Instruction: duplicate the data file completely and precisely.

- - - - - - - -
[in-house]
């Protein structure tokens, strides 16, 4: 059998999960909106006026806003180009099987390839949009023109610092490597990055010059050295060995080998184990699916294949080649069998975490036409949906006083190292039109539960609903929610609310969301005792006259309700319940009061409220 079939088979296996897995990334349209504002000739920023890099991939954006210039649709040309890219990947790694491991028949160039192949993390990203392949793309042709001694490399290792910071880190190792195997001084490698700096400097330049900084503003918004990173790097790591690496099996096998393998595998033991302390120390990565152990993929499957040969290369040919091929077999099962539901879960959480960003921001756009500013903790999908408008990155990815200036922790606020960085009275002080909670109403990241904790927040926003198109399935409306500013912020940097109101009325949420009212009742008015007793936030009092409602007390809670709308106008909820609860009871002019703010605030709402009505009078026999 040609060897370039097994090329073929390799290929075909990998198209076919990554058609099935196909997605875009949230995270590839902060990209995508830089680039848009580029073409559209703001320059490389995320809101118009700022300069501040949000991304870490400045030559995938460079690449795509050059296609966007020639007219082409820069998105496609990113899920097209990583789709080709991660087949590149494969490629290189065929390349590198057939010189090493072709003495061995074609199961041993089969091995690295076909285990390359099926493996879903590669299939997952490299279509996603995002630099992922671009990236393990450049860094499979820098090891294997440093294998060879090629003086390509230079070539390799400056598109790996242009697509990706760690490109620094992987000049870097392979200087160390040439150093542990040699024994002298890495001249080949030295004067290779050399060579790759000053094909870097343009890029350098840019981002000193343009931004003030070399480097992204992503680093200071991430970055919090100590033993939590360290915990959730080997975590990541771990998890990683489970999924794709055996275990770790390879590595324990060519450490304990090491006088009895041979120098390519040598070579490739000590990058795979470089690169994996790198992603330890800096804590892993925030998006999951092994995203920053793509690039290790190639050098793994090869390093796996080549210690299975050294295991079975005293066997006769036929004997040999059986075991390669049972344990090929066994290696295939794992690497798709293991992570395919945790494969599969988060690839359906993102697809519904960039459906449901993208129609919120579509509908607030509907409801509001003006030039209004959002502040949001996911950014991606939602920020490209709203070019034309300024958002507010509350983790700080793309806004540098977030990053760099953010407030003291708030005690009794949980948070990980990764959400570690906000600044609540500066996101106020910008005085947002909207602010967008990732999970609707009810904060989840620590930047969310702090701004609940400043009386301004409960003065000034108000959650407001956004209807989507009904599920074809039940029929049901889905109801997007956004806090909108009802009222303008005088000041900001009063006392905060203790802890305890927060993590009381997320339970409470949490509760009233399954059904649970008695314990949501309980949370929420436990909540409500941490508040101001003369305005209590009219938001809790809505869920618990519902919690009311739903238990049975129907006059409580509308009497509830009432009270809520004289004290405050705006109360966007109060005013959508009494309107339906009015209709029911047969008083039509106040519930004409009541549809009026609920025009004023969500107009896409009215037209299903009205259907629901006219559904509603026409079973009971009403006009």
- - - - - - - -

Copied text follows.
[in-house]
């Protein structure tokens, strides 16, 4: 059998999960909106006026806003180009099987390839949009023109610092490597990055010059050295060995080998184990699916294949080649069998975490036409949906006083190292039109539960609903929610609310969301005792006259309700319940009061409220 079939088979296996897995990334349209504002000739920023890099991939954006210039649709040309890219990947790694491991028949160039192949993390990203392949793309042709001694490399290792910071880190190792195997001084490698700096400097330049900084503003918004990173790097790591690496099996096998393998595998033991302390120390990565152990993929499957040969290369040919091929077999099962539901879960959480960003921001756009500013903790999908408008990155990815200036922790606020960085009275002080909670109403990241904790927040926003198109399935409306500013912020940097109101009325949420009212009742008015007793936030009092409602007390809670709308106008909820609860009871002019703010605030709402009505009078026999 040609060897370039097994090329073929390799290929075909990998198209076919990554058609099935196909997605875009949230995270590839902060990209995508830089680039848009580029073409559209703001320059490389995320809101118009700022300069501040949000991304870490400045030559995938460079690449795509050059296609966007020639007219082409820069998105496609990113899920097209990583789709080709991660087949590149494969490629290189065929390349590198057939010189090493072709003495061995074609199961041993089969091995690295076909285990390359099926493996879903590669299939997952490299279509996603995002630099992922671009990236393990450049860094499979820098090891294997440093294998060879090629003086390509230079070539390799400056598109790996242009697509990706760690490109620094992987000049870097392979200087160390040439150093542990040699024994002298890495001249080949030295004067290779050399060579790759000053094909870097343009890029350098840019981002000193343009931004003030070399480097992204992503680093200071991430970055919090100590033993939590360290915990959730080997975590990541771990998890990683489970999924794709055996275990770790390879590595324990060519450490304990090491006088009895041979120098390519040598070579490739000590990058795979470089690169994996790198992603330890800096804590892993925030998006999951092994995203920053793509690039290790190639050098793994090869390093796996080549210690299975050294295991079975005293066997006769036929004997040999059986075991390669049972344990090929066994290696295939794992690497798709293991992570395919945790494969599969988060690839359906993102697809519904960039459906449901993208129609919120579509509908607030509907409801509001003006030039209004959002502040949001996911950014991606939602920020490209709203070019034309300024958002507010509350983790700080793309806004540098977030990053760099953010407030003291708030005690009794949980948070990980990764959400570690906000600044609540500066996101106020910008005085947002909207602010967008990732999970609707009810904060989840620590930047969310702090701004609940400043009386301004409960003065000034108000959650407001956004209807989507009904599920074809039940029929049901889905109801997007956004806090909108009802009222303008005088000041900001009063006392905060203790802890305890927060993590009381997320339970409470949490509760009233399954059904649970008695314990949501309980949370929420436990909540409500941490508040101001003369305005209590009219938001809790809505869920618990519902919690009311739903238990049975129907006059409580509308009497509830009432009270809520004289004290405050705006109360966007109060005013959508009494309107339906009015209709029911047969008083039509106040519930004409009541549809009026609920025009004023969500107009896409009215037209299903009205259907629901006219559904509603026409079973009971009403006009």